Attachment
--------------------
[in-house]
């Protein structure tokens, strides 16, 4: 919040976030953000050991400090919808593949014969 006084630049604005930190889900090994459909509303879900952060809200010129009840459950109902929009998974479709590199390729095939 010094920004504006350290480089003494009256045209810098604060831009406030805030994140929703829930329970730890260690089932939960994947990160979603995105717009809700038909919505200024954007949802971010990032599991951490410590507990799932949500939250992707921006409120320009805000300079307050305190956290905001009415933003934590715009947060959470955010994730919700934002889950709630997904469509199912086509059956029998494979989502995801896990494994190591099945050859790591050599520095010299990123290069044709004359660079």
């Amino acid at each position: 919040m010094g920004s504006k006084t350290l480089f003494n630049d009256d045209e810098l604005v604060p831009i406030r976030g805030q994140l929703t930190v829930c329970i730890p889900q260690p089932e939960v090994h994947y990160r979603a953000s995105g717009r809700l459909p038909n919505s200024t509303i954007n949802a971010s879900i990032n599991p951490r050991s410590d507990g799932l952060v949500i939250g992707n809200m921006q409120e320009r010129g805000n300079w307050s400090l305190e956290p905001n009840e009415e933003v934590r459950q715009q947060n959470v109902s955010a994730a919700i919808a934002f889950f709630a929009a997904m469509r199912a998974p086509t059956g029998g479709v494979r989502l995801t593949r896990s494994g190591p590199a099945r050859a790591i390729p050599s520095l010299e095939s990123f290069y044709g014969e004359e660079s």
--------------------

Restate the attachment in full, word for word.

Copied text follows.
[in-house]
């Protein structure tokens, strides 16, 4: 919040976030953000050991400090919808593949014969 006084630049604005930190889900090994459909509303879900952060809200010129009840459950109902929009998974479709590199390729095939 010094920004504006350290480089003494009256045209810098604060831009406030805030994140929703829930329970730890260690089932939960994947990160979603995105717009809700038909919505200024954007949802971010990032599991951490410590507990799932949500939250992707921006409120320009805000300079307050305190956290905001009415933003934590715009947060959470955010994730919700934002889950709630997904469509199912086509059956029998494979989502995801896990494994190591099945050859790591050599520095010299990123290069044709004359660079």
């Amino acid at each position: 919040m010094g920004s504006k006084t350290l480089f003494n630049d009256d045209e810098l604005v604060p831009i406030r976030g805030q994140l929703t930190v829930c329970i730890p889900q260690p089932e939960v090994h994947y990160r979603a953000s995105g717009r809700l459909p038909n919505s200024t509303i954007n949802a971010s879900i990032n599991p951490r050991s410590d507990g799932l952060v949500i939250g992707n809200m921006q409120e320009r010129g805000n300079w307050s400090l305190e956290p905001n009840e009415e933003v934590r459950q715009q947060n959470v109902s955010a994730a919700i919808a934002f889950f709630a929009a997904m469509r199912a998974p086509t059956g029998g479709v494979r989502l995801t593949r896990s494994g190591p590199a099945r050859a790591i390729p050599s520095l010299e095939s990123f290069y044709g014969e004359e660079s």